Figure 6: Overview of the proposed deep learning model in [15]

Huang and Stokes [16] proposed, MtNet, a multi-task deep learning malware classification architecture which is trained for two tasks including binary classification which predicts whether an unknown file is malicious or benign and 100-class family classification which predicts if the file belongs to one of 98 important families, a generic malware class, or the benign class. The authors used low-level features extracted from dynamic analysis of the file as input for the training stage. These features are a sequence of application programming interface (API) call events plus their parameters and a sequence of null-terminated objects recovered from system memory during emulation. The final number of selected features was reduced to 50000 based on mutual information feature selection. Training a neural network with this large input dimension is computationally intensive. Therefore, the authors used random projection technique in order to reduce the data size. MtNet trained and tested on an extremely large dataset consisting of 6.5 million, 2.85 million examples were extracted from malicious files and 3.65 million from benign files. The set of malicious files has 1.3 million belonging to the 98 malware families and 1.55 million from the generic malware class. A set of 4.5 million samples were used for training and another set of 2.0 million for a hold out test set. The experimental results showed that MtNet achieved a binary malware error rate of 0.358% and family error rate of 2.94%. The multi-task learning improved the classification results and showed low false positive rates (under 0.07%).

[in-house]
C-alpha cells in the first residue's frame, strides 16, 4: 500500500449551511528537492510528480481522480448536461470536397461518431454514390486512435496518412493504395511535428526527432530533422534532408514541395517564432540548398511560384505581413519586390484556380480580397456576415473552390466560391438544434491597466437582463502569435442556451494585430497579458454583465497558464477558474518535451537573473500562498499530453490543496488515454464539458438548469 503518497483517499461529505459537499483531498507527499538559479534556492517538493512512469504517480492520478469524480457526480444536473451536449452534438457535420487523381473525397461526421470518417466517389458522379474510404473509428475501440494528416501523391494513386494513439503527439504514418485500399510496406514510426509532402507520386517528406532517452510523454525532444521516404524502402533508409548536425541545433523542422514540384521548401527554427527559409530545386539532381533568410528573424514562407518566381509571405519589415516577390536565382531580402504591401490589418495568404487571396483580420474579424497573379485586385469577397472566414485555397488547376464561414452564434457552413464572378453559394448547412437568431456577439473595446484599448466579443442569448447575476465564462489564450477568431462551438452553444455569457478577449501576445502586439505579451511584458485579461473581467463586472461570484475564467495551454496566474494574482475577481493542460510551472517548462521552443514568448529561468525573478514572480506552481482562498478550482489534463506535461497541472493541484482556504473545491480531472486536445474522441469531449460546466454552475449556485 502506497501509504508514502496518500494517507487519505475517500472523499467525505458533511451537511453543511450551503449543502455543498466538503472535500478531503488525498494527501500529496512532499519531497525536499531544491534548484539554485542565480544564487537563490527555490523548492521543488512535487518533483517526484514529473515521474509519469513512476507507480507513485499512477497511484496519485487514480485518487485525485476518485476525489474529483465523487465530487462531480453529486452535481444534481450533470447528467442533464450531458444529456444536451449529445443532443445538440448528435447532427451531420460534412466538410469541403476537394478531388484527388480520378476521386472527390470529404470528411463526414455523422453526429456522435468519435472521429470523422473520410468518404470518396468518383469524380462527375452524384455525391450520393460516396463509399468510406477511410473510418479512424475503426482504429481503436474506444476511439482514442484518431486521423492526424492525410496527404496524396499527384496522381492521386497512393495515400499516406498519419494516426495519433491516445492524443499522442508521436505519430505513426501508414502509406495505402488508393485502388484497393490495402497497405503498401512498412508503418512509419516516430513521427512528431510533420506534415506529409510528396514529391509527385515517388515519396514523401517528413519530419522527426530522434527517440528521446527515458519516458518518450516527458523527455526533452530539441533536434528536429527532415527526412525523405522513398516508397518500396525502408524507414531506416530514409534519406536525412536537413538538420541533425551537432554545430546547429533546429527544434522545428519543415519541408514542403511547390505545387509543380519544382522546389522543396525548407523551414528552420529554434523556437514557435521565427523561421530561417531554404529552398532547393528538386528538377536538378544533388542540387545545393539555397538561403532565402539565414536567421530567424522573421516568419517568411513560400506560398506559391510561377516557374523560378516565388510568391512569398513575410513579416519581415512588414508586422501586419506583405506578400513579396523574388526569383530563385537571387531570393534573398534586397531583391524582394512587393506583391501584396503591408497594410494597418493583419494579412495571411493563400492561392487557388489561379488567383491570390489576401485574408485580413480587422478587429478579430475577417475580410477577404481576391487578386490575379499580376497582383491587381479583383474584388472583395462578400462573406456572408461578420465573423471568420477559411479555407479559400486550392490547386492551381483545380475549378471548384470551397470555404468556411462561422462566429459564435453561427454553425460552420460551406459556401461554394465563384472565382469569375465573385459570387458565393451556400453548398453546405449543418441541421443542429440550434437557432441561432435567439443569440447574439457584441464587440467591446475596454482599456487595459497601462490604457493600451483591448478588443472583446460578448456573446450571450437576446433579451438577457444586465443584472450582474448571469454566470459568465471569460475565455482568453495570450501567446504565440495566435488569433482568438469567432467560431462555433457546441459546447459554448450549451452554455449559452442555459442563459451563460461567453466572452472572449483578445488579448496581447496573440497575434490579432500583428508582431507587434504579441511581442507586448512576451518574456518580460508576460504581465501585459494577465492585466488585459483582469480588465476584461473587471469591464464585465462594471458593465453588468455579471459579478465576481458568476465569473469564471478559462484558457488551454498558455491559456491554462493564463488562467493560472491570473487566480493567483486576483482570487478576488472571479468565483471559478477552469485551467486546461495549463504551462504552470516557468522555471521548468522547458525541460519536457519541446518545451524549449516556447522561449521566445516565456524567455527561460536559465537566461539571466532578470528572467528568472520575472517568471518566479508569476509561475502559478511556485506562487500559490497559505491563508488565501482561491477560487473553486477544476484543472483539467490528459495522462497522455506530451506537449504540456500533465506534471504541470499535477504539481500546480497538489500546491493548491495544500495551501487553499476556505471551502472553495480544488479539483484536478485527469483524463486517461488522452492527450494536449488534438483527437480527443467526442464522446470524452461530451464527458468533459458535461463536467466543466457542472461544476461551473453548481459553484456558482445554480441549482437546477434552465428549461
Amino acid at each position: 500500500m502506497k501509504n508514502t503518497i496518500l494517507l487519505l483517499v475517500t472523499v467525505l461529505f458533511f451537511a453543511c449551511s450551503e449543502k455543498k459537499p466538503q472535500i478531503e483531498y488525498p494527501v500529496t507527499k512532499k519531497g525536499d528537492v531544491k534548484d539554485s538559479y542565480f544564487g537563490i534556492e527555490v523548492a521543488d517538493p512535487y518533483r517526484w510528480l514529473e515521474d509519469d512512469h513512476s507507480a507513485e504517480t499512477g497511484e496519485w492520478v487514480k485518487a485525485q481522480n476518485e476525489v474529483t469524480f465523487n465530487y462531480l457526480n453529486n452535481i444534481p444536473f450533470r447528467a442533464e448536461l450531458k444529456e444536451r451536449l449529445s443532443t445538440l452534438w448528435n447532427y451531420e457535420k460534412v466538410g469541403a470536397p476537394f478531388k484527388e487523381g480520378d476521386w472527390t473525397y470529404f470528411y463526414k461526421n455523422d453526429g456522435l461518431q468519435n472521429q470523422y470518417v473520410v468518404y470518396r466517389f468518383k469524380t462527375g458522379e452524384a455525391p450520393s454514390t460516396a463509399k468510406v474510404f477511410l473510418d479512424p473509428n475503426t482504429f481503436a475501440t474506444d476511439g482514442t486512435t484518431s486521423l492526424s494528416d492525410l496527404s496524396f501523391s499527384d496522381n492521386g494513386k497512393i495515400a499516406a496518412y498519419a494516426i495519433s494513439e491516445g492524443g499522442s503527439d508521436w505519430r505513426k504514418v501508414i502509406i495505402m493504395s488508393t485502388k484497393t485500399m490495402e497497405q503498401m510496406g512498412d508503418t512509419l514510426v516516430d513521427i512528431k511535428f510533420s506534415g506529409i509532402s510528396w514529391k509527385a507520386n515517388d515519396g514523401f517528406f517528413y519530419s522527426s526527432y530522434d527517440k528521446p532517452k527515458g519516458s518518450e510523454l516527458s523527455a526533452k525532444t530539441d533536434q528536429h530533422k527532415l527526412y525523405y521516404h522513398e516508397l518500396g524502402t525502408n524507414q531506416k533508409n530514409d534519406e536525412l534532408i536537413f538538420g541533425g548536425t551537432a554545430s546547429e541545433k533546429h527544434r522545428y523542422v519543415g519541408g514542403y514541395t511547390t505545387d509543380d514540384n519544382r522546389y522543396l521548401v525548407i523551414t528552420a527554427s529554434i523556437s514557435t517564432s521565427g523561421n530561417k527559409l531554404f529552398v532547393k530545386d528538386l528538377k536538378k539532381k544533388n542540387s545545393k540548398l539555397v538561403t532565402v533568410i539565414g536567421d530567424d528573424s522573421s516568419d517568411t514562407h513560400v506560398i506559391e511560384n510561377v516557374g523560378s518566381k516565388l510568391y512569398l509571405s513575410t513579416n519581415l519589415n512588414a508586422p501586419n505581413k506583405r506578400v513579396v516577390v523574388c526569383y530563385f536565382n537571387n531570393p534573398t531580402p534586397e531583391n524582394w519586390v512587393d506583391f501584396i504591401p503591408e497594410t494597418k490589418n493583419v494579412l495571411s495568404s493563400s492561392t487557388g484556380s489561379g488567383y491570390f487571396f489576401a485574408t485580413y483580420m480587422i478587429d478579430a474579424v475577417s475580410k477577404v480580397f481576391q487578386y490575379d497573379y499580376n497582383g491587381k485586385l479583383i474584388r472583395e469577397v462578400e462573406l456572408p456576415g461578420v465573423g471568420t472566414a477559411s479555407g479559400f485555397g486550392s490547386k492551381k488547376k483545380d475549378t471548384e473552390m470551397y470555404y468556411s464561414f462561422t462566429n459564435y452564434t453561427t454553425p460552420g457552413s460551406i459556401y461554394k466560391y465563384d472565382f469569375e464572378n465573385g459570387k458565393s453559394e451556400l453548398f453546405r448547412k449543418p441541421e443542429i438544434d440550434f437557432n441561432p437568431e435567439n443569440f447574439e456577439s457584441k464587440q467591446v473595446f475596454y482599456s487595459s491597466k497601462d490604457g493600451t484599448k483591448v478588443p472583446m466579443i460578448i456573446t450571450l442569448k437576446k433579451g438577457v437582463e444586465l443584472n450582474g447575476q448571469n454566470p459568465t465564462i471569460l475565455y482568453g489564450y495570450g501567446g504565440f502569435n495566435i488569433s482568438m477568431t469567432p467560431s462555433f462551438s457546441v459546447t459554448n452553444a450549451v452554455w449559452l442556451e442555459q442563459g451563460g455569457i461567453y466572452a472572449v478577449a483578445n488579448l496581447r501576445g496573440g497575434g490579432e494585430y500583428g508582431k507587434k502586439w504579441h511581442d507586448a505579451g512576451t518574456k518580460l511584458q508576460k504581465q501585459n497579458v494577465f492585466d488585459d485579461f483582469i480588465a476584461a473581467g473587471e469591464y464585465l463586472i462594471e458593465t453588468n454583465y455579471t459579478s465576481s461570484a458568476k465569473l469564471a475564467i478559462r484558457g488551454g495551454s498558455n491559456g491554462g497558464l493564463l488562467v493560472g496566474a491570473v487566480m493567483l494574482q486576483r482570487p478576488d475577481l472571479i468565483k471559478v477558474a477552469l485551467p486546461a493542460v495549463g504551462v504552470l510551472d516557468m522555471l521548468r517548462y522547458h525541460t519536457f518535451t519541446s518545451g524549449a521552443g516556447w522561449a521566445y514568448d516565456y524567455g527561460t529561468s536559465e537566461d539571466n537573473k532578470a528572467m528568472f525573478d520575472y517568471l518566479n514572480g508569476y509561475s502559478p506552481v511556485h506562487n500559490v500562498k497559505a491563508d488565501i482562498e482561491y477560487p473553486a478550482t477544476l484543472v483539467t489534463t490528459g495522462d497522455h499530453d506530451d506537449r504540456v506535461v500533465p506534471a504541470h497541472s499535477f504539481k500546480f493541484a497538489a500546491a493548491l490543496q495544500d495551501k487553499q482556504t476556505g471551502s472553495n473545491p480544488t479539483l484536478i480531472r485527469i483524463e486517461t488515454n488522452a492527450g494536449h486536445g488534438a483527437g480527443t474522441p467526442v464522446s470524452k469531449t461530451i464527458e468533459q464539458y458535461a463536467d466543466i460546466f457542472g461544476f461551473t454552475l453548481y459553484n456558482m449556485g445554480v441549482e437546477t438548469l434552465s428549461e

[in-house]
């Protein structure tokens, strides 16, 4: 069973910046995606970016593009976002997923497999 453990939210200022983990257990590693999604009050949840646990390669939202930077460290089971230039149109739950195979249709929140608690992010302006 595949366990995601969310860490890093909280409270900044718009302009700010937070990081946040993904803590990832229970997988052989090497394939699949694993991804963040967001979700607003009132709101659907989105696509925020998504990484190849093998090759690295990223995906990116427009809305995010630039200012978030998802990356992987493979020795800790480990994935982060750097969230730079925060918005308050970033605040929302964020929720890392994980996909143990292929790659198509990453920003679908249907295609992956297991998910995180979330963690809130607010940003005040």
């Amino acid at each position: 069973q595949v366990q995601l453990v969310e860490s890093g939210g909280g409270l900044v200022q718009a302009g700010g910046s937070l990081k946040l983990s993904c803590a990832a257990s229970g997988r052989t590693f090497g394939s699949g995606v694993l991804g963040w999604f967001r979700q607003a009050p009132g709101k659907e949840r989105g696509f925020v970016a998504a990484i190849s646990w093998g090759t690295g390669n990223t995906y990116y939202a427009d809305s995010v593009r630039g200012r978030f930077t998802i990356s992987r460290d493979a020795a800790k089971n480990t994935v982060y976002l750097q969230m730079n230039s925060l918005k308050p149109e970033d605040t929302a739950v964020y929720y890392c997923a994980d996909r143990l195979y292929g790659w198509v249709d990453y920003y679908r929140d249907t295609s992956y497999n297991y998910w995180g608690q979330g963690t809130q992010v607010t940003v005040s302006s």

Figure 7: Overview of the proposed multi-task deep learning malware classification architecture in [16]

Azmoodeh et al. [17], proposed a deep Eigenspace learning approach to classify malicious and bening IoT applications. They extracted OpCode sequence of 1078 benign and 128 malware from ARM compatible IoT applications. The selected features (OpCodes) of each sample are converted into a graph which is for classification based on deep convolutional networks. They used Objdump in order to extract the OpCodes. Thereafter, one can use n-gram Op-Code sequence to classify malware using their disassembled codes. In addition, they proposed class-wise information gain to overcome the problem of imbalanced datasets and select the top 82 features. As shown in Figure 8, the proposed approach consists of 2 phases: (1) OpCode-Sequence Graph Generation phase and (2) Deep Eigensapce Learning phase. Eigensapce learning was proposed due to the fact that Eigenvectors and eigenvalue are two main components in the graph’s spectrum. The first two eigenvectors and eigenvalues of the samples are used as input values for the model. The proposed system achieved an accuracy of 98.37% and a precision rate of 98.59%. In addition to, the ability to mitigate junk code insertion attacks.